There is the reason we assume that friends won't divulge their secret spot for mushroom hunting. We figure that they think it won’t be a secret any more. There is a kernel of truth in that. After my maiden voyage into the forest with a friend in-the-know, I'm convinced that there is another reason. No one wants to find out from the evening news that their friends are lost in the woods and that they sent them there. Despite being able to hear the cars on the highway and being just a few hundred yards from the road we parked on, every direction looked exactly the same to me. There was no trail, there was no path. It was like swimming through moss and branches, but really fun. I made sure I never lost sight of my guide. If I ever have a 30 second spot on the news, I want it to be video of me waving a lottery ticket.
At first we walked along, occasionally spotting a bright yellow beacon. It’s a striking contrast of golden ruffles against the backdrop of emerald. It went along slowly like this until our bags gradually got heavier. We got deeper into the woods and then suddenly they were everywhere in huge clusters. We couldn’t stop ourselves from picking just one more.
When I got home, I gave away what I thought was half and yet it seemed like I hardly made a dent in my stash. So the chanterelle feeding frenzy began. It’s like Halloween, but for foodies. As with peanut butter cups and Snickers, after eating chanterelles for four days it’s good to step away and take a break before it becomes too much of a good thing.
So here is a start to how to approach a lovely sack of chanterelle goodness when you find yourself in possession of one. Not many recipes needed, so I’ll talk you through some ideas and finish up with a recipe at the end.
Chanterelles on the Side
Sear or grill a beautiful piece of fish or steak. Heat up a tablespoon of butter in a sauté pan, add half of a minced shallot, and handful of sliced chanterelles with some salt and pepper and make a lovely bed to nestle your entrée on. (I’m always dreaming a few meals ahead. Just sauté double the amount of chanterelles tonight. See the omelet idea and save yourself some time in the morning.)
In an Omelet
Planning ahead from the evening before, pull out the extra chanterelles you sautéed. Crack a few eggs and choose your cheese. It’s the quickest meal you will cook this month.
On a Pizza
Store bought pizza dough brings this meal to the table a bit more quickly on a weeknight. Heat up your oven to 400 degrees fahrenheit while you brown a pound of spicy bulk sausage. Using a slotted spoon, remove the sausage from a pan and allow it to cool a bit in a bowl. Use the pan drippings to sauté a bunch of rainbow chard and two cloves of minced garlic. Sauté some sliced chanterelles in some butter. (Okay, okay, just start the week off with a large pan of sautéed chanterelles and add it to all of your meals.) Arrange the sausage, the chard and mushrooms all over the crust and top with sliced green onions and goat cheese medallions. Bake about 20 minutes or until the crust is golden when you lift up an edge. Admire it for a moment because it will be very pretty. Dig in.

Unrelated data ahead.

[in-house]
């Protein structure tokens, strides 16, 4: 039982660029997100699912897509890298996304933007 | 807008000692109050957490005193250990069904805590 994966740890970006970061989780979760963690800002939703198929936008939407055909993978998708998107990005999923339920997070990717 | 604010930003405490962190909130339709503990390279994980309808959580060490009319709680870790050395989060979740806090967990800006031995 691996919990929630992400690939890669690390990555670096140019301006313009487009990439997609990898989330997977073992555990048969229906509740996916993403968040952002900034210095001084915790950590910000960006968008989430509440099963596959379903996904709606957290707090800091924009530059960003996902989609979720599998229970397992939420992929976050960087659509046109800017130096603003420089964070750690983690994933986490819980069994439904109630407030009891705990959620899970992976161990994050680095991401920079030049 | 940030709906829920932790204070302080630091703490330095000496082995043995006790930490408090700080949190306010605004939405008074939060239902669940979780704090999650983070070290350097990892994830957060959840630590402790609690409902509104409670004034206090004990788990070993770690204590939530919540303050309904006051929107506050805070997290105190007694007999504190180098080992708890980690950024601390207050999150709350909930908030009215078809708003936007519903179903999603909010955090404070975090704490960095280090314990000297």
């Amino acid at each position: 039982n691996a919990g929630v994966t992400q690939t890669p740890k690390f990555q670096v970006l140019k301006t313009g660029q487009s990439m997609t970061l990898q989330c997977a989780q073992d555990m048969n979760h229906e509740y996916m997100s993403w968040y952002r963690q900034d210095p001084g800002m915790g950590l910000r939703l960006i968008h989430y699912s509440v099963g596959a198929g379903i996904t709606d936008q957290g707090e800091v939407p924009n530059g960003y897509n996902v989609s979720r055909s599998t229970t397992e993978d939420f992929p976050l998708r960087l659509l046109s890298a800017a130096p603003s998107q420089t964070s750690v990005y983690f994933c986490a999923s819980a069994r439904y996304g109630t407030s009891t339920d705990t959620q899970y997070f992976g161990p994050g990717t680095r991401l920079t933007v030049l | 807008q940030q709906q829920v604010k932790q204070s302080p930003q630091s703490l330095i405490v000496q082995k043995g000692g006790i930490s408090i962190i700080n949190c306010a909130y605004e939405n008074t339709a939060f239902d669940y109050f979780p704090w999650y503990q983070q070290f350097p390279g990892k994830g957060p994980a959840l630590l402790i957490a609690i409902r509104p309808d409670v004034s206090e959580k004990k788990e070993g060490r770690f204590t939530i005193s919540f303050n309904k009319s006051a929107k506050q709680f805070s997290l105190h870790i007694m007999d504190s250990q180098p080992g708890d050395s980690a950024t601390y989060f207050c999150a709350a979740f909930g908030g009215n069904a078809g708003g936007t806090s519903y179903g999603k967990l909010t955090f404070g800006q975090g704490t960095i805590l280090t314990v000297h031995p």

If you have tiny little wedge of pizza left for lunch the next day to have alongside this soup, I know you will smile.
It’s like having too much champagne chilling. Having too many chanterelles in the fridge is a wonderful problem to have. If you have ever been foraging in the woods, you know that you can’t stop yourself from picking “just one more”. This is a great recipe to put to use for a pound of those golden beauties.
2 Tbsp unsalted butter
2 shallots thinly sliced (about 1 cup), plus 1/2 shallot minced
1 pound chanterelle mushrooms, cleaned, trimmed and sliced
1 Tbsp flour
1 cup dry white wine
1-1/2 quarts low-sodium chicken broth*
1 bay leaf
5 thyme sprigs
1/4-1/2 cup heavy cream
salt and pepper to taste
Melt butter in medium saucepan over medium heat. Add shallots and stir. The butter will foam a bit. When it subsides, add the chanterelles and season with salt and pepper. Stir frequently until the excess liquid evaporates and the chanterelles start to brown slightly, about 10 minutes.
Add flour and stir to coat the chanterelles. Cook for 30 seconds. Add wine. Stir constantly, scraping the bottom of the pan until the contents are thick and syrupy, about 1 minute. Add chicken broth, bay leaves and thyme springs.
Bring soup to a simmer. Lower heat and continue to barely simmer for about 30 minutes.
Discard the bay leaves and thyme.Transfer soup to a blender and blend until completely smooth. Slowly add 1/4 to 1/2 cup of cream to reach desired consistency. Adjust seasoning with salt and pepper to taste.
*Use vegetable or mushroom broth to make this a vegetarian soup.
FINISH IT OFF
Reserve a few chanterelles after you sauté them to top off the soup.
A few garlicky croutons scattered over the soup add another layer of flavor and texture.
Several dollops of creme fraîche and a scattering of thyme leaves add a tangy flavor to the soup. Try just one or all three.